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Getting Started with the Terraform Provider for VMware Cloud on AWS

We are very excited to introduce the initial release of the Terraform Provider for VMware Cloud on AWS. This provider is the result of a lot of feedback from developers and automation specialists plus some amazing collaboration with our friends at HashiCorp! We have been so excited about the potential of this provider that William Lam and I couldn’t hold it in and gave a technical preview of it during VMworld in our Advanced Automation Techniques session.

Just to level set, Terraform is an infrastructure provisioning tool, from HashiCorp, which has become synonymous with “Infrastructure as Code.” This tool allows us to define the desired state of our infrastructure by way of text-based configuration files. From that point, we can manage the entire lifecycle of our infrastructure by modifying those files and running a couple commands.

Terraform Provider for VMware Cloud on AWS

There are a couple items we should cover before we dive into provisioning our SDDC. This is an initial release of the Terraform Provider for VMware Cloud on AWS. That means, while we’re going through the process of adding it to the Terraform Registry, we have made the provider available in a repository within VMware’s GitHub organization. The provider gives us the ability to perform the main tasks of managing an SDDC’s lifecycle. These are the standard CRUD based actions: create, retrieve, update, and delete.

Let’s check out the Terraform Provider for VMware Cloud on AWS in action!

Setting Up Our Environment

HashiCorp Terraform can be run in two ways, either locally or through their hosted offering, Terraform Cloud. For the following examples, I’ll be using a MacOS based system with the local offering of Terraform. However I should note that only the first couple steps will be MacOS focused. Once we get to the point of actually using Terraform, the process should be identical regardless of which operating system (OS) you’re using.

In order to get this provider up and running, there are a couple things we need to have installed and available through our local OS. We need to have Go, specifically version 1.13, and Terraform version 0.12. It also helps to have git installed locally as well.

On MacOS, we can use the HomeBrew package manager to install these prerequisites in just two commands. For other OSes, you can use the method you most prefer. This code would look like:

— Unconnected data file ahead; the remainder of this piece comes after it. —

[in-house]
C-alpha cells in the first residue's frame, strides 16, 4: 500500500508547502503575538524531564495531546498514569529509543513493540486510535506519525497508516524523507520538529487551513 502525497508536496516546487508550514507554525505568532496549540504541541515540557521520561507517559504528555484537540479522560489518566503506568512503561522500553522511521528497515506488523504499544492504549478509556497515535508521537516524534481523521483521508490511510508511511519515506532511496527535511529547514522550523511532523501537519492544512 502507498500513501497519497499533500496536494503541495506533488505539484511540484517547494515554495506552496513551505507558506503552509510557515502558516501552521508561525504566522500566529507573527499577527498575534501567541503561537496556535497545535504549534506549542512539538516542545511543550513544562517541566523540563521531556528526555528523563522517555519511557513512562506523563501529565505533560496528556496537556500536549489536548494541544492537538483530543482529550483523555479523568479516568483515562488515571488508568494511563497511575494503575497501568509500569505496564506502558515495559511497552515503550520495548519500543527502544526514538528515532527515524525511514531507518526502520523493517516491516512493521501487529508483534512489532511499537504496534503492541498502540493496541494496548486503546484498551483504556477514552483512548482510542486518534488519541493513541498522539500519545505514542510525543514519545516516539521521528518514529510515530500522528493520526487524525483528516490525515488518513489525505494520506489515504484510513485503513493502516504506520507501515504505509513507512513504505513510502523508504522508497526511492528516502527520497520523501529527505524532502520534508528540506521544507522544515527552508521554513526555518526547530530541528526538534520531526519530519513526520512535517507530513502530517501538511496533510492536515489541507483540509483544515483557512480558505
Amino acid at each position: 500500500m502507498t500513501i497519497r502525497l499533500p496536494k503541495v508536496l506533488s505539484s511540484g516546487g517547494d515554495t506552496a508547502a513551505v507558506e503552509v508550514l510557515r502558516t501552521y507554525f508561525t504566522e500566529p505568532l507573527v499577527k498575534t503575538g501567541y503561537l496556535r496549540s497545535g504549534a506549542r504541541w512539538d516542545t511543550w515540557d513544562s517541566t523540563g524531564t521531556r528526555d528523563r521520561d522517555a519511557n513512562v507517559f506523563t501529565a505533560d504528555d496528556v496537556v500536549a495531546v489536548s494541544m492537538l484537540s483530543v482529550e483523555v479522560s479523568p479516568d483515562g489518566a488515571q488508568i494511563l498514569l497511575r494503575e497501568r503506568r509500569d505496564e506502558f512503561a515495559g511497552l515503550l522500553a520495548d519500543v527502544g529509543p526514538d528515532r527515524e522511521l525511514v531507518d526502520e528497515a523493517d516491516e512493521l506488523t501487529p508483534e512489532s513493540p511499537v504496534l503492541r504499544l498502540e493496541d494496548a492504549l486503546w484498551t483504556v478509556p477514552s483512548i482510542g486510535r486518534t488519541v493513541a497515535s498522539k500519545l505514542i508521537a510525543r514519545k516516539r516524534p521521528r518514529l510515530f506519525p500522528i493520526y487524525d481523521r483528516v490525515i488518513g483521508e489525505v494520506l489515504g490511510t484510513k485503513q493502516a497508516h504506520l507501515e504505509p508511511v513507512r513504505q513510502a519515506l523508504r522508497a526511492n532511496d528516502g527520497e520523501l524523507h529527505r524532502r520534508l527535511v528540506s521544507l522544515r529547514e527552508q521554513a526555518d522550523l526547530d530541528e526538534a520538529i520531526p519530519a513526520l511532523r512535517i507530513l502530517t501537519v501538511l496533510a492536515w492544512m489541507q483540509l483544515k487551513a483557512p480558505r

Sample: Installing pre-requisites

Once those are installed, we’re ready to clone the provider’s repository locally. This provider happens to use the beta release of the vSphere Automation SDK for Go. In order to alleviate some of the dependencies of that SDK, we’re going to clone the provider’s repo inside the location specified in our GOPATH variable.

We can clone the repo locally and build out our provider with the following code:

Sample: Installing and Building the provider locally

We have one last prerequisite to perform. In order to have Terraform recognize the provider we just built, we have to move it to the appropriate directory. On our MacOS system, this is the following location: $HOME/.terraform.d/plugins/darwin_amd64

Of note, this directory tree didn’t already exist on my system so I had to create it before moving it over. We can create the directory tree and move the provider over with the following code:

Terraform File Walkthrough

The nice part about having the GitHub repo already available locally, there’s an “examples” folder which gives us a preconfigured set of Terraform configuration files to start with. There are two main files we’ll be using with Terraform.

The first file we’ll be using is main.tf. This is the Terraform file that will be used to configure our SDDC. If you open that in a text editor of choice, you’ll see some different blocks of text. The top block of three lines are establishing out provider configuration to use the VMC provider. This is the provider we moved in the last step. The next couple blocks are known as Data Sources. These blocks can be used to obtain information from other areas of the system or through some other programmatic way. An example would be the second data block. This block takes input about our Organization ID and our AWS account ID and allows us to reference it later in our configuration file. Lastly, we have the resource block. This is where we declare what our SDDC should look like. We can see some common SDDC parameters like name, number of hosts, and so forth.

Here’s an example of what the main.tf file looks like:

The second file we’ll be using is the variables.tf. This is a standard variables file, where we can define all the information we’ll need in order to create our SDDC. Speaking of, there are a number of items we will need in order to create our SDDC. These include: